Last week Motorsport.com revealed Suzuki’s Japanese management had told its MotoGP race team at Jerez during the post-Spanish Grand Prix test that it was quitting the series at the end of the 2022 campaign.
The news – which was officially confirmed by Suzuki on Thursday ahead of this weekend’s French GP at Le Mans, as it enters discussions with series promoter Dorna Sports about its exit – came completely out of the blue for all involved in the MotoGP team.
Rins, whose MotoGP future has now been thrown into doubt, says he was in tears when he was informed of the news – with it understood the riders only knew 15 minutes before the rest of the team – and offered his sympathies to the members of the race team now out of a job.
“After the Monday test in Jerez, Livio [Suppo] other [Shinichi] Sahara-san take me and told me the news in the office,” Rins said of when he was first notified of Suzuki’s decision.
“It was super hard. I was fully crying. I gave everything for this team since 2017, trying to give a lot of info to have a competitive and winning bike.
“But you know, it’s also the team members. They did everything since 2015 when Suzuki was in MotoGP again.
“For sure it was a big shock for me, a big shock for the team.
“It’s not easy. In the end, I can find something for the next year I think.
“But for them it’s more difficult. I feel very sorry, they are like a family for me.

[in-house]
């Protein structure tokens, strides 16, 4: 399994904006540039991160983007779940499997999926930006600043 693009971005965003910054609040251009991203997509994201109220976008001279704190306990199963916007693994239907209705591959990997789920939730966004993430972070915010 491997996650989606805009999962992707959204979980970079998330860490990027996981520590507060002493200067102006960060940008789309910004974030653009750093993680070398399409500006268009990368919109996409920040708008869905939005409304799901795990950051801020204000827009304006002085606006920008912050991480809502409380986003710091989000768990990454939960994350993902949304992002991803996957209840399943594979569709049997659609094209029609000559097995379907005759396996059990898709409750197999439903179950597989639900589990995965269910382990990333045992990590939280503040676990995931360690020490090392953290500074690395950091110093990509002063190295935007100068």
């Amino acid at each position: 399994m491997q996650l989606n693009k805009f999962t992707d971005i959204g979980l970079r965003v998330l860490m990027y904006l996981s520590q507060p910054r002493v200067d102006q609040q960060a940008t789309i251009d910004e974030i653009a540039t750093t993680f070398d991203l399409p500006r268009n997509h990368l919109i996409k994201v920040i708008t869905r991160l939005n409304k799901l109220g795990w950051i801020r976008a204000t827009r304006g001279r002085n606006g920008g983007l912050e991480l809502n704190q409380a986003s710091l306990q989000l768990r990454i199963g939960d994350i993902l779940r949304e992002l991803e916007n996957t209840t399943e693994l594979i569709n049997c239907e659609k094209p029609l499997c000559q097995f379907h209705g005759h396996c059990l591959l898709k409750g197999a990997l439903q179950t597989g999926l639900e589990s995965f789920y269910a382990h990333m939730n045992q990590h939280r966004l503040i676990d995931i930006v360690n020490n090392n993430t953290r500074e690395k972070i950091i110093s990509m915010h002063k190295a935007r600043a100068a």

“Let’s try to finish the season as strong as possible.
“This weekend will be the last for me with the Suzuki at Le Mans, let’s enjoy the time with the Suzuki in this track. Next year we’ll ride with another bike.”
Alex Rins, Team Suzuki MotoGP
Photo by: Gold and Goose / Motorsport Images
Suzuki is in its strongest moment in MotoGP since it won the world title with Joan Mir in 2020, with Rins joint leading the championship ahead of the Jerez weekend having scored two podiums and a stunning fourth from the back of the grid in Portugal.
Despite the odd timing of Suzuki’s decision – which it says has been forced by the current world economic situation and changes in the automotive industry – Rins says it has provided him “extra motivation” for the rest of the year, while noting that updates from the factory won’t stop.
“It is difficult, but it also gives us an extra boost,” Rins added.
“The first race after the Jerez test is hard, but now there are two ways: You take the down way or the up way. We take the good one.
“What they say is that the budget for this year is closed, so they will bring everything.
“They will put all the effort. And trust me, the Japanese people, the mechanics were destroyed [by the news].
“We’re waiting for a new aerodynamic package – let’s wait for this thing and let’s try to go for good results. We already have two podiums and we want to show them more.”
Rins says he was in talks with Suzuki about renewing before its decision to quit MotoGP and believes he can still find a ride in 2023, though is unsure where at present.
“The plan was to continue with Suzuki,” he said.
“We were also in negotiations with them, but this thing comes super-fast.
“If Livio or Sahara-san knew this during the first race, we would not have started talks.”